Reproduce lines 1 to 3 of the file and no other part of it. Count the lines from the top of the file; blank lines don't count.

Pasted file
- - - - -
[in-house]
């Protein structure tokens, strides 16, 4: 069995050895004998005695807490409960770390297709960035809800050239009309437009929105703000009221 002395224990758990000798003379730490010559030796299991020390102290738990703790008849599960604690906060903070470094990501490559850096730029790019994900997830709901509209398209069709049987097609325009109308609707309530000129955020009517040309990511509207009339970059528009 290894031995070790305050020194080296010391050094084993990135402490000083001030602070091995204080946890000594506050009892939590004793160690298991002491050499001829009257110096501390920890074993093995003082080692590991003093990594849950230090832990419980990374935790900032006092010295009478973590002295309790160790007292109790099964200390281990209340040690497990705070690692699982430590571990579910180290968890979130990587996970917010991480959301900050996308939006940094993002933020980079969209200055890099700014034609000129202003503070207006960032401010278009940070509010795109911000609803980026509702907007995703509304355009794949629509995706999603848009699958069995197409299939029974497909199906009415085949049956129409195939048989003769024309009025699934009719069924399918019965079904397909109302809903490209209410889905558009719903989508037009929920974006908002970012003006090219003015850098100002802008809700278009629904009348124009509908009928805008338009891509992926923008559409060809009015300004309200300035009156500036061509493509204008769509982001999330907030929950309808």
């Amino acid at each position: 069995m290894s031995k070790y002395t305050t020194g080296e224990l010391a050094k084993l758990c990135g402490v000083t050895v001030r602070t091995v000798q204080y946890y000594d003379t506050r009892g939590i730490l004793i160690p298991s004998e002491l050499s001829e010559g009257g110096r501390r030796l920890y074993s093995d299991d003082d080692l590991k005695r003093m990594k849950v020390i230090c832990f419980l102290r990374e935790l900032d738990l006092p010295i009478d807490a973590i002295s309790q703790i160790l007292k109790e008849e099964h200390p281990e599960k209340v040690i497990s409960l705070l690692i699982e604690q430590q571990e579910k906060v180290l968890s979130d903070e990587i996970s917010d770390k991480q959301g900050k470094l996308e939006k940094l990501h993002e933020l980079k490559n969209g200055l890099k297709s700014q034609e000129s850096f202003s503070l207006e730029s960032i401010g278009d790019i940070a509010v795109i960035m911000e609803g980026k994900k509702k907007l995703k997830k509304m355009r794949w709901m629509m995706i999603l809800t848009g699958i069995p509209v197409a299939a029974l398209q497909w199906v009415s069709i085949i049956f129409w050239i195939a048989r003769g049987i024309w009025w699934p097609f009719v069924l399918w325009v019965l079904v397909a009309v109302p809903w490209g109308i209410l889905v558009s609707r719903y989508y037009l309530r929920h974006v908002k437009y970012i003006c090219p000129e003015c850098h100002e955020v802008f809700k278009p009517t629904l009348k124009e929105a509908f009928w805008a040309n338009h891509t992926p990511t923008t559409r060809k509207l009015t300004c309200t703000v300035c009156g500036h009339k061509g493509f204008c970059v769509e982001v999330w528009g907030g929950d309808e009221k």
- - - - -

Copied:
[in-house]
């Protein structure tokens, strides 16, 4: 069995050895004998005695807490409960770390297709960035809800050239009309437009929105703000009221 002395224990758990000798003379730490010559030796299991020390102290738990703790008849599960604690906060903070470094990501490559850096730029790019994900997830709901509209398209069709049987097609325009109308609707309530000129955020009517040309990511509207009339970059528009 290894031995070790305050020194080296010391050094084993990135402490000083001030602070091995204080946890000594506050009892939590004793160690298991002491050499001829009257110096501390920890074993093995003082080692590991003093990594849950230090832990419980990374935790900032006092010295009478973590002295309790160790007292109790099964200390281990209340040690497990705070690692699982430590571990579910180290968890979130990587996970917010991480959301900050996308939006940094993002933020980079969209200055890099700014034609000129202003503070207006960032401010278009940070509010795109911000609803980026509702907007995703509304355009794949629509995706999603848009699958069995197409299939029974497909199906009415085949049956129409195939048989003769024309009025699934009719069924399918019965079904397909109302809903490209209410889905558009719903989508037009929920974006908002970012003006090219003015850098100002802008809700278009629904009348124009509908009928805008338009891509992926923008559409060809009015300004309200300035009156500036061509493509204008769509982001999330907030929950309808």
């Amino acid at each position: 069995m290894s031995k070790y002395t305050t020194g080296e224990l010391a050094k084993l758990c990135g402490v000083t050895v001030r602070t091995v000798q204080y946890y000594d003379t506050r009892g939590i730490l004793i160690p298991s004998e002491l050499s001829e010559g009257g110096r501390r030796l920890y074993s093995d299991d003082d080692l590991k005695r003093m990594k849950v020390i230090c832990f419980l102290r990374e935790l900032d738990l006092p010295i009478d807490a973590i002295s309790q703790i160790l007292k109790e008849e099964h200390p281990e599960k209340v040690i497990s409960l705070l690692i699982e604690q430590q571990e579910k906060v180290l968890s979130d903070e990587i996970s917010d770390k991480q959301g900050k470094l996308e939006k940094l990501h993002e933020l980079k490559n969209g200055l890099k297709s700014q034609e000129s850096f202003s503070l207006e730029s960032i401010g278009d790019i940070a509010v795109i960035m911000e609803g980026k994900k509702k907007l995703k997830k509304m355009r794949w709901m629509m995706i999603l809800t848009g699958i069995p509209v197409a299939a029974l398209q497909w199906v009415s069709i085949i049956f129409w050239i195939a048989r003769g049987i024309w009025w699934p097609f009719v069924l399918w325009v019965l079904v397909a009309v109302p809903w490209g109308i209410l889905v558009s609707r719903y989508y037009l309530r929920h974006v908002k437009y970012i003006c090219p000129e003015c850098h100002e955020v802008f809700k278009p009517t629904l009348k124009e929105a509908f009928w805008a040309n338009h891509t992926p990511t923008t559409r060809k509207l009015t300004c309200t703000v300035c009156g500036h009339k061509g493509f204008c970059v769509e982001v999330w528009g907030g929950d309808e009221k």